Books: Brilliant Creatures — Chapter 2 |
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Brilliant Creatures: Chapter 2

~ two ~

ou don’t take sugar, do you?’ shouted Janice, not so much asking a question as stating a fact — as well she might, because she had been making Lancelot cups of coffee for many months. Her excuse for forgetting such things was that he wasn’t normally supposed to be there. Actually nowadays he was usually there all the time, having discovered that to take up his privilege of staying away was tantamount to removing his finger from the dike. Not for the first time he pondered the easy, imperceptibly divided stages by which he had progressed from valued counsellor, meeting Victor over lunch at the Garrick or at carefully planned planning meetings complete with agenda, to hapless dogsbody moving one step ahead of catastrophe, with nowhere to park and haunted by a secretary whose fog-horn voice was a warning that something enormous was travelling just behind it.

‘This came,’ yelled Janice, vaguely waving a manila folder before putting it down in front of him. ‘From that chap in Los Angeles. You said you wanted to see it.’

Focusing on the front of the manila folder helped blur the image of Janice going away, so that she looked merely like a hessian-wrapped bale of sponge rubber floating out of the room under its own power. A typed label said: ‘A World History of the Short, by Ian Cuthbert’. Just under that it said ‘An Expanded Synopsis’. Lancelot did not want to see that word ‘synopsis’. At the very least he wanted to see a label saying ‘A First Draft’. Lancelot had already seen a synopsis of this book and did not really want to see another, however heavily revised. Ian Cuthbert had been given an advance of several thousands of pounds for this book during the initial flurry of activity when Lancelot had joined the firm. One of several old friends from whom Lancelot had made the capital error of commissioning books, Ian Cuthbert was a particularly flagrant proof that in such circumstances the possessor of a wayward temperament, far from nerving himself to behave more predictably for friendship’s sake, will actually become less pindownable than ever.

‘In A World History of the Short’, Lancelot read for what seemed the hundredth time, ‘the course of history is traced in terms of what has been achieved, attained, distorted and destroyed by one type of man — the short man. At first seeming to be the kind of humorous tour de force that would ordinarily be expected from so irreverent and variously erudite an author, the book will quickly reveal itself to be as deeply serious as its tone is gay ...’

An unfortunate word in Ian’s case, thought Lancelot: a book so shamelessly devoted to its author’s physiologically based obsession should not be an indulgence of his psychosexual quirks as well. Lancelot skipped the rest of the blurb cum preamble — which occupied two, or more like one and a half, A4 pages — and sampled the synopsis proper. There was scarcely a phrase he did not recognise at a glance.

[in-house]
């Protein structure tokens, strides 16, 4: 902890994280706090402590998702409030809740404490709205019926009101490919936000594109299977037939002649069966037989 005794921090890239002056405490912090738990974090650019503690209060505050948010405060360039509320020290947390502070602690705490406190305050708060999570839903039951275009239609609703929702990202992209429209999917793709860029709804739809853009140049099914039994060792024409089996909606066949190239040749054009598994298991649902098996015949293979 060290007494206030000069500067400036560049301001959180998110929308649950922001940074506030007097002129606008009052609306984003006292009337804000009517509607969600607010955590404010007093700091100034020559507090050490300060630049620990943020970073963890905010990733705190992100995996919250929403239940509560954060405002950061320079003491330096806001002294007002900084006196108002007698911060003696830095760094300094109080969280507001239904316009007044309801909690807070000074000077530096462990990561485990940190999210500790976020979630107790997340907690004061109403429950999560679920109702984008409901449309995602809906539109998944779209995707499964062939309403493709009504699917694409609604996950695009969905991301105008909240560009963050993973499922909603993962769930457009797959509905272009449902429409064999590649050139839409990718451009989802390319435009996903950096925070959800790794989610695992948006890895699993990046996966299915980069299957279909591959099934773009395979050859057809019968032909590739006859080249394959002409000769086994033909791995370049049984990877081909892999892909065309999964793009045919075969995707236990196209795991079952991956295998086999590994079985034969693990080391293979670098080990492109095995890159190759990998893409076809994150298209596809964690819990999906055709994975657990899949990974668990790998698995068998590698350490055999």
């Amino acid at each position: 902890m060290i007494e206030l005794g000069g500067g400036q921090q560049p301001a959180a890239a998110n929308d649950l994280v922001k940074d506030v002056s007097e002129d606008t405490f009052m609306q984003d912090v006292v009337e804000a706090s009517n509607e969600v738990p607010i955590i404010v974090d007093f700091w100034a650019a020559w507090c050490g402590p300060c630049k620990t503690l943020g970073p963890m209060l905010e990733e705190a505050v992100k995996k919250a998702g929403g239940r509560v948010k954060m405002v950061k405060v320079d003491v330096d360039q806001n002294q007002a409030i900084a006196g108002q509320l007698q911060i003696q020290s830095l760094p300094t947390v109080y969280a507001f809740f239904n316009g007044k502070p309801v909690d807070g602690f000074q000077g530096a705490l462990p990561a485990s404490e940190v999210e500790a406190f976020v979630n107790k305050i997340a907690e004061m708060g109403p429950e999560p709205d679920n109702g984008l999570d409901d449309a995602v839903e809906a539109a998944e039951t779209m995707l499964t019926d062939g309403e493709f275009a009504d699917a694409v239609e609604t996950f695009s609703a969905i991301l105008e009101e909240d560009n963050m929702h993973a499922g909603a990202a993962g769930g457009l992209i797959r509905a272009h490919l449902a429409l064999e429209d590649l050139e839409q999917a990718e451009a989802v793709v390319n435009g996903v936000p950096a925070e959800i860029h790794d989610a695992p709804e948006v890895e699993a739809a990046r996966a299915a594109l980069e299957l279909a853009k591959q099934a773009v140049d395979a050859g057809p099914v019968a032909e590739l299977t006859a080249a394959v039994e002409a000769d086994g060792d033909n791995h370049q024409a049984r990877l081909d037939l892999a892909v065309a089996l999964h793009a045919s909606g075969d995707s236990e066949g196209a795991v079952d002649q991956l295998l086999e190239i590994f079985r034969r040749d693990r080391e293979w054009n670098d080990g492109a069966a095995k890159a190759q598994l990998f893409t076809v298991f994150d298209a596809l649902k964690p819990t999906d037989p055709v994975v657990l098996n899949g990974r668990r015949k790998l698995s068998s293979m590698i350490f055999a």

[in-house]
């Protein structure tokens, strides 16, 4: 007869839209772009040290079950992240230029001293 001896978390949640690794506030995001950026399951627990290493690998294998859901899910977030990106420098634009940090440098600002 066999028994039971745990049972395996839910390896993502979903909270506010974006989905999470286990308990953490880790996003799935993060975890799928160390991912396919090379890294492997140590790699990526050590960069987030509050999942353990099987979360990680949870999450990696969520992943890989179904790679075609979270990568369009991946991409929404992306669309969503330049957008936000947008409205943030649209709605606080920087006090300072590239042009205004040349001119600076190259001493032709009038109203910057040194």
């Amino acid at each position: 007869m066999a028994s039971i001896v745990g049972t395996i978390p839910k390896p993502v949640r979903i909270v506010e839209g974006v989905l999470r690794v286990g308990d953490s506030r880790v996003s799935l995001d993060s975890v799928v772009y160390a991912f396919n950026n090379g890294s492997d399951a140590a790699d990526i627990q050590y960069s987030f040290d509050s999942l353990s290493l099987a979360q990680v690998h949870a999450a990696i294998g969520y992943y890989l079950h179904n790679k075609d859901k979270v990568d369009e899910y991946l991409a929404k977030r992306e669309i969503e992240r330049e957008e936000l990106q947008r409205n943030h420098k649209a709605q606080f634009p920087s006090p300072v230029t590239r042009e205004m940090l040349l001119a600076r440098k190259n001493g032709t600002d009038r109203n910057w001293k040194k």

‘... that Keats and Pope were not the only short poets ... Horace, too, was of small stature ... arising in the case of Alexander of Macedon ... Pippin the Short. Would Napoleon have invaded Russia if he ... Orde Wingate ... Lord Nelson ... Babyface Nelson ... in Andrei Bely’s great novel Petersburg[1] the hero’s father, Apollon Apollonovitch Ableukhov, is specified as being 56 inches high ... Mozart, Wagner, Stravinsky ...’

‘Irreverent,’ said Lancelot to himself. ‘God what an out-of-date word.’ He added half a cup of caffeinated low-quality coffee to the cup of decaffeinated high-quality coffee already in his system. Nowadays he did not drink alcohol in the mornings, with the result that during the period before lunch he was no longer able to identify interior disquiet as anything else except interior disquiet. Unless he missed his guess, this revised synopsis was actually shorter, if he could use that adjective without nausea, than the previous version. Skipping like a flat stone over smooth water, he read on.

‘... can thus be regarded as a sign of Franco’s success in coming to terms with his psychological make-up ... from Lenin to Yezhov ... Stalin, on the other hand, not only appeared as a tall man in the official portraiture — which would probably have been careful to represent him in that manner even without direct intervention from the Kremlin — but stood on a box behind the parapet of the Lenin mausoleum when taking the salute in Red Square ... in the early years of his popularity Alan Ladd stood on a box but there is some evidence that as his power increased, the heroine was obliged to stand in a hole ... the obvious relish Montherlant takes from describing Saint-Simon as unusually small ... Balzac, Claudel, Péguy ... Caruso, Bjoerling ... Bernard Berenson ... the horizontal direction taken by Frank Lloyd Wright’s prairie architecture was one of the two possible reactions to his physical stature, the other being, of course, the projected mile-high skyscraper ... classic paper by Ernest Jones on the chess-player Paul Morphy shows the danger of an exclusively Freudian approach in a case where surely Adler’s emphasis should be paramount even if not exclusive ... Beerbohm, Kipling, T. E. Lawrence, Lawrence Durrell ...’